The NDB was established by Brazil, Russia, India, China and South Africa to mobilize resources for infrastructure and sustainable development projects in BRICS and other emerging economies and developing countries, complementing the existing efforts of multilateral and regional financial institutions for global growth and development. The NDB received AA+ long-term issuer credit ratings from S&P and Fitch and AAA foreign currency long-term issuer rating from Japan Credit Rating Agency (JCR).
NDB prices inaugural USD 1.5 billion 3-year COVID response bond in international capital markets (НБР оценил свой первый трехлетний эталонный облигационный займ на борьбу с COVID-19 на 1,5 млрд долларов США на международных рынках капитала) / China, June, 2020
Keywords: ndb, covid-19, economic_challenges

On June 16, 2020, the New Development Bank (NDB) priced its inaugural benchmark USD 1.5 billion 3-year COVID Response Bond in the international capital markets.

The net proceeds from the Bond issue will be used to finance sustainable development activities in the NDB's member countries, including emergency assistance loans to the Bank's member countries. Such emergency loans could be used to finance direct expenses related to the fight against the COVID-19 outbreak or provide support to governmental measures contributing to economic recovery in the member countries of the NDB.

The transaction met exceptional high-quality investor support, with strong participation from central banks and official institutions, which represented 75% of allocations. The investor geographic distribution of the final Bond book was as follows: 56% – Asia, 29% – EMEA, 15% – Americas.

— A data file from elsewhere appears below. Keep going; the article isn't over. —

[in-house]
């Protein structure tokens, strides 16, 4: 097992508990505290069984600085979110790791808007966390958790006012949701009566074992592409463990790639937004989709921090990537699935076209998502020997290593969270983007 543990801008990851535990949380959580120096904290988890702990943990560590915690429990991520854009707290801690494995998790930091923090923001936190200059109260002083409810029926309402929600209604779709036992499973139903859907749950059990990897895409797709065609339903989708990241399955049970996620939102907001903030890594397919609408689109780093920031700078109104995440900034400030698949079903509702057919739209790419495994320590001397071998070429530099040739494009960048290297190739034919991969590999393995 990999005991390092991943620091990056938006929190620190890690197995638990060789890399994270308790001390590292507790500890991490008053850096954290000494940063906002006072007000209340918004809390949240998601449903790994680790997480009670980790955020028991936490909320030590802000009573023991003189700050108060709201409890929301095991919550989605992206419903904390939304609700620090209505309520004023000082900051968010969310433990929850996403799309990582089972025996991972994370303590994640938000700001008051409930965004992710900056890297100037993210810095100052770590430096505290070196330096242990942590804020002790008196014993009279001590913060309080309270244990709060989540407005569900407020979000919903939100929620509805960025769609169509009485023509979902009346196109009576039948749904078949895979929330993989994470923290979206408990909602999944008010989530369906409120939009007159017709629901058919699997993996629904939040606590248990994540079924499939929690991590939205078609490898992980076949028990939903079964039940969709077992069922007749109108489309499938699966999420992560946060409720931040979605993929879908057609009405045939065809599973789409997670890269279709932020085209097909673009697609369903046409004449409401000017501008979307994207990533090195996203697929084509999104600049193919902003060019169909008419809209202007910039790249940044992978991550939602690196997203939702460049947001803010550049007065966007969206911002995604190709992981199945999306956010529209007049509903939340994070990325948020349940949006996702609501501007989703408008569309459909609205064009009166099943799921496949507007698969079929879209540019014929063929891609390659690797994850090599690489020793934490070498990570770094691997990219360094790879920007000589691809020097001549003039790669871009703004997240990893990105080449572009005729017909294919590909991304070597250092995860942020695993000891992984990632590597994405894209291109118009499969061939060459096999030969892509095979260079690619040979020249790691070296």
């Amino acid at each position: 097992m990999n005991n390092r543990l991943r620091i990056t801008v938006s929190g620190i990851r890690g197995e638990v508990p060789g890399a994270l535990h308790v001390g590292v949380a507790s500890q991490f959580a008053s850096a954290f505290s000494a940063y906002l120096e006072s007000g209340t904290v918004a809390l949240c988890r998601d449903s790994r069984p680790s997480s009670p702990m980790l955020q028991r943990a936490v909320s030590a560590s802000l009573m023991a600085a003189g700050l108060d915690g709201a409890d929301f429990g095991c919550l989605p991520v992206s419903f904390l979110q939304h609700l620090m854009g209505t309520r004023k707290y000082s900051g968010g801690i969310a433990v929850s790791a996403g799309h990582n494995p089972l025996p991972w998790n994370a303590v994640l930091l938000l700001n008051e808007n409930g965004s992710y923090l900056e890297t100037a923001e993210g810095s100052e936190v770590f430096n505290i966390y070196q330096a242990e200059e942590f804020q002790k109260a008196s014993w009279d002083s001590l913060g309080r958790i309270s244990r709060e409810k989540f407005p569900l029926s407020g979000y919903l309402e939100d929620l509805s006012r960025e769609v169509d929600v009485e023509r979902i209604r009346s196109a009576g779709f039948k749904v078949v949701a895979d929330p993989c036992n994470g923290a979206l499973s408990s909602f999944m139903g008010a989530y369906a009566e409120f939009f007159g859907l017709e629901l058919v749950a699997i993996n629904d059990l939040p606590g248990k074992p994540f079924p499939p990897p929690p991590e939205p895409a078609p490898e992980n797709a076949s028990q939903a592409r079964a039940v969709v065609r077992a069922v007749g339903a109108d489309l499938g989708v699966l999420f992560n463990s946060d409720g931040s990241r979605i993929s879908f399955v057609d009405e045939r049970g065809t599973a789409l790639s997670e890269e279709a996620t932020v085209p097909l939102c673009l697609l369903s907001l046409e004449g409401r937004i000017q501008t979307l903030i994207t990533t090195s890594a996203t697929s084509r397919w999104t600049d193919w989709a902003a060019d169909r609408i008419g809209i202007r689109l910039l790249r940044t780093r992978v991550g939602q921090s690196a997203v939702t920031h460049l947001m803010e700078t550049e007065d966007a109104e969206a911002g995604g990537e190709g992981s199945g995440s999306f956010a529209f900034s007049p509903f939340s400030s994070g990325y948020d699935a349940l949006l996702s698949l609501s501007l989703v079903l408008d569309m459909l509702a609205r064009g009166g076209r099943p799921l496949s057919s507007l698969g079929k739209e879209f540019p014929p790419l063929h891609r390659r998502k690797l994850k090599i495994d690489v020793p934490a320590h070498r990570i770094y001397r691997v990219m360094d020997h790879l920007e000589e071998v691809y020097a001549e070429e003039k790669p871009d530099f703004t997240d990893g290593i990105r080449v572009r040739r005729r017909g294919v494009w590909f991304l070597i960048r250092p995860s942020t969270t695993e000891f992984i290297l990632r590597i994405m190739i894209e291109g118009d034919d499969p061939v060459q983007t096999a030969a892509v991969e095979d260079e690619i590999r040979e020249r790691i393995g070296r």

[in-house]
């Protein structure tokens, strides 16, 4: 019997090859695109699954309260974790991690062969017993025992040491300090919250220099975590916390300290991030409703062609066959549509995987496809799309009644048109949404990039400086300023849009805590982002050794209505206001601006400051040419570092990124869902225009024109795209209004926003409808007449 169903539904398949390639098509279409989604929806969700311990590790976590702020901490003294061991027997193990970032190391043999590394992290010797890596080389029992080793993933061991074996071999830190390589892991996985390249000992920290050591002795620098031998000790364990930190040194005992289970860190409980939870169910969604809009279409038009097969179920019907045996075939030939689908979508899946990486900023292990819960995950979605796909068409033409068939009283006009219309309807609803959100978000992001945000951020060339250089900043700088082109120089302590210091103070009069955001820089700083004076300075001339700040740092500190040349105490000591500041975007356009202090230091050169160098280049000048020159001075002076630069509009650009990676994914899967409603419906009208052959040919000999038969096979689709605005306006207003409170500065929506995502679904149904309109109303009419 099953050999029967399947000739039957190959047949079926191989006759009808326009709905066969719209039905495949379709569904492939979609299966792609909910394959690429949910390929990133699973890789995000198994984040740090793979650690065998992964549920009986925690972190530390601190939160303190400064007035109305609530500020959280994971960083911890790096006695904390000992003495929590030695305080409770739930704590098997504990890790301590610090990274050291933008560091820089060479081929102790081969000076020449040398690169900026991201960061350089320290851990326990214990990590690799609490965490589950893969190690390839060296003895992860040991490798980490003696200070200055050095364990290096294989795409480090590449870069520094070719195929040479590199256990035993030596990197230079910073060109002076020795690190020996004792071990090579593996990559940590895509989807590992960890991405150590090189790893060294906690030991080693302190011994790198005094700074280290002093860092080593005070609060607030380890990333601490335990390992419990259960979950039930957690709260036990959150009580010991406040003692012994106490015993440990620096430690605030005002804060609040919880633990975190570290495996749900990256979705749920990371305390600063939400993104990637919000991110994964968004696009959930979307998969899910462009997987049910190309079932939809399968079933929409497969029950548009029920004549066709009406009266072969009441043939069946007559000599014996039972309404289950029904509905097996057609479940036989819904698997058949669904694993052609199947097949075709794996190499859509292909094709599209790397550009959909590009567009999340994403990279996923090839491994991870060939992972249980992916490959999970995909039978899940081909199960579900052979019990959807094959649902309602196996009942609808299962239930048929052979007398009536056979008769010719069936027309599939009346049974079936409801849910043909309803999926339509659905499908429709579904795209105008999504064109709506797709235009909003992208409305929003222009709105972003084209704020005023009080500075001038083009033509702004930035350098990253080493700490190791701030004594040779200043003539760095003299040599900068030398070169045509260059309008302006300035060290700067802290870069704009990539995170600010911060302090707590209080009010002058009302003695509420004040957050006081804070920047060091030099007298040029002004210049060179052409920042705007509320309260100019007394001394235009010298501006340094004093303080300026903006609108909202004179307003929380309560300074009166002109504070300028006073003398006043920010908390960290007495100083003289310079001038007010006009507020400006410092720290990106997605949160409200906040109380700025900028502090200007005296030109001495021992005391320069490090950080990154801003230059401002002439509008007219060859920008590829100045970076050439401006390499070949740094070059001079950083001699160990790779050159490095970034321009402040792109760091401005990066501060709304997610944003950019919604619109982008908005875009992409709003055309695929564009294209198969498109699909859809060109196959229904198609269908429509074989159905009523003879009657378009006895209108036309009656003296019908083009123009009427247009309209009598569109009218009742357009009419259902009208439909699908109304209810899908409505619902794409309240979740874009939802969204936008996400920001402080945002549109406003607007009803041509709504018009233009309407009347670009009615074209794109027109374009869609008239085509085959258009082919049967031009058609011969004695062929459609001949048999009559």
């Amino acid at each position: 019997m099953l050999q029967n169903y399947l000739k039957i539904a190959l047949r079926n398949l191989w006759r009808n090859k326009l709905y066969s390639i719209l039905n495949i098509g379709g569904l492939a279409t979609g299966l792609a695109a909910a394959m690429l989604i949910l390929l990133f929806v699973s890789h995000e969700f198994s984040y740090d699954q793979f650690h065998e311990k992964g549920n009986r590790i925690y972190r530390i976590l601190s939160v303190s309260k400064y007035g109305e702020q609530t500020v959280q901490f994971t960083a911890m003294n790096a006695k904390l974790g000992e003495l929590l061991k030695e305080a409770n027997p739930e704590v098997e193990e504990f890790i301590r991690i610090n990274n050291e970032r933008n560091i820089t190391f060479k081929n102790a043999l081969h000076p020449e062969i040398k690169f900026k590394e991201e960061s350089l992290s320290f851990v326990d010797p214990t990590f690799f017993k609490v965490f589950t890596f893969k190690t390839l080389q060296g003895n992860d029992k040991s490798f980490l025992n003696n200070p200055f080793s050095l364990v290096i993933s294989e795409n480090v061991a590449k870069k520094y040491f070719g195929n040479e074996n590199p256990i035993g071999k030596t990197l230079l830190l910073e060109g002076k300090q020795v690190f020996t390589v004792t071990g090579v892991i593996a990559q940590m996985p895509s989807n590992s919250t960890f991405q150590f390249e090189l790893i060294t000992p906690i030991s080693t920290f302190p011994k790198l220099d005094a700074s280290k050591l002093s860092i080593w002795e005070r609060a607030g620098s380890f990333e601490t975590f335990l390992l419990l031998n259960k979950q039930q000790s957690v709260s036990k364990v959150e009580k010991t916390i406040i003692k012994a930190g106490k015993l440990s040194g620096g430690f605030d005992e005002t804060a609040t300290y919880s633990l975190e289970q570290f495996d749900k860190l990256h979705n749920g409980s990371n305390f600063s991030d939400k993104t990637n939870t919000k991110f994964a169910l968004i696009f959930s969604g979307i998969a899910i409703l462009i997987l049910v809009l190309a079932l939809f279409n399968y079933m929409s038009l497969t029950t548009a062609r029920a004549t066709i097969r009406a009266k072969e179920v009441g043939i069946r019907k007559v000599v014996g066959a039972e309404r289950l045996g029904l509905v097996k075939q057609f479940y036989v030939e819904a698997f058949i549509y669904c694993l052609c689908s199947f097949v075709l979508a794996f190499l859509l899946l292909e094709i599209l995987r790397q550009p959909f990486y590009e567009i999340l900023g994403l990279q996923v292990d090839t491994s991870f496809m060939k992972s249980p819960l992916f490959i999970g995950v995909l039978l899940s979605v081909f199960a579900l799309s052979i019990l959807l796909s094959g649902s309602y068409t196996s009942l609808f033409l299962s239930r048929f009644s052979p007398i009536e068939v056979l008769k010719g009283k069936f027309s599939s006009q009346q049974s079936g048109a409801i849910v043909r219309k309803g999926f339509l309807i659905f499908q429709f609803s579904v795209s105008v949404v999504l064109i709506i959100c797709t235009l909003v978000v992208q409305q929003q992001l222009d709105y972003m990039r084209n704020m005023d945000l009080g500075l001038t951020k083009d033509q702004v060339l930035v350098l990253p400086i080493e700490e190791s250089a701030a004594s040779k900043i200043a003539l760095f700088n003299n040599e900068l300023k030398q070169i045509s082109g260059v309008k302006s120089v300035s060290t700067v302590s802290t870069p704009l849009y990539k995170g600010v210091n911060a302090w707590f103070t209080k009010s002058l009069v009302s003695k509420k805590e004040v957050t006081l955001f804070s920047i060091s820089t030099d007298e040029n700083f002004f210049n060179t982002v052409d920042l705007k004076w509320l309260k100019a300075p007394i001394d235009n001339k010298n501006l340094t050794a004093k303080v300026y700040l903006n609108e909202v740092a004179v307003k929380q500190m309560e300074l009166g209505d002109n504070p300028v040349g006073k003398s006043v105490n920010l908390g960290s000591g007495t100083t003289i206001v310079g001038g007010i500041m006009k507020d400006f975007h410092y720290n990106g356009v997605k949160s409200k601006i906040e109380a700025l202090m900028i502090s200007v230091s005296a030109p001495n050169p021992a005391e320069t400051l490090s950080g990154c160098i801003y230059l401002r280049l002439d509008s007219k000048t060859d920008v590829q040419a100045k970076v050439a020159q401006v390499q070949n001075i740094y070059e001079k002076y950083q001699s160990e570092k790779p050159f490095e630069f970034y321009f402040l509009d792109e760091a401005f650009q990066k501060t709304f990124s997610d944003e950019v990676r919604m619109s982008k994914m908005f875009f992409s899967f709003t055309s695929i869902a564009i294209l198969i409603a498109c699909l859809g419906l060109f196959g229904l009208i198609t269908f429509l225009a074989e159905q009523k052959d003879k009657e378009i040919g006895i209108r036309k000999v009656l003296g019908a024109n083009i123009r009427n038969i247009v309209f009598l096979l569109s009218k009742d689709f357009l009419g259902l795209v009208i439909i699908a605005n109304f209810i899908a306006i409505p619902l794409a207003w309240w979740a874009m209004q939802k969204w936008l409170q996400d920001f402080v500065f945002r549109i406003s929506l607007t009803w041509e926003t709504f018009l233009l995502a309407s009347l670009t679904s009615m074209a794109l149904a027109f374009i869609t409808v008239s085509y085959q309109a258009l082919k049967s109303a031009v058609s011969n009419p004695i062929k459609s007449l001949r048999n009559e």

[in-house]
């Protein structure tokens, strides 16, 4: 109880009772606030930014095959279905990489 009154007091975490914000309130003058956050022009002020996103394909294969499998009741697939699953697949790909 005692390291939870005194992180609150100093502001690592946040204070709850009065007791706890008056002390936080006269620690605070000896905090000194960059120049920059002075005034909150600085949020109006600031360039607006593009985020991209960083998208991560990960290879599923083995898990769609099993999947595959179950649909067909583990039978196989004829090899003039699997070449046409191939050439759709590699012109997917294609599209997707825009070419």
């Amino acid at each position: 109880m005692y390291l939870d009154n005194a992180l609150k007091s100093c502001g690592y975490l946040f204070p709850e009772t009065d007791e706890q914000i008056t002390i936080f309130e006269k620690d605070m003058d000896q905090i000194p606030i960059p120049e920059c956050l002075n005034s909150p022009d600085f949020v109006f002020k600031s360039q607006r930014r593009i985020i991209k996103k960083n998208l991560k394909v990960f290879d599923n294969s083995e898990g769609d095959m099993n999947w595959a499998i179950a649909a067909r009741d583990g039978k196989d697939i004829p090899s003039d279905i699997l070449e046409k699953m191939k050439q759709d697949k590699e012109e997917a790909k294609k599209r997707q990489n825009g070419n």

The robust investor demand allowed the NDB to tighten the pricing by 7 basis points compared to the upper bound of initial price thoughts and to achieve the coupon rate of 0.625%.

"We are pleased with the overwhelmingly positive investor feedback and the very top quality order book for our inaugural COVID Response Bond in the international markets. This bond issue is strategically important in addressing the economic and social challenges that our member states are facing in their fight against the COVID-19 outbreak," said Mr. Leslie Maasdorp, NDB Vice President and Chief Financial Officer. "I would like to thank our investors for their trust in our credit and our lead managers who contributed to the successful execution of the transaction".

Citi, Credit Agricole CIB, Goldman Sachs International, HSBC and J.P. Morgan acted as lead managers for the Bond. Bank of China, Barclays, DBS Bank Ltd., Industrial and Commercial Bank of China Limited, Mizuho Securities, Standard Chartered Bank, TD Securities acted as co-managers for the Bond.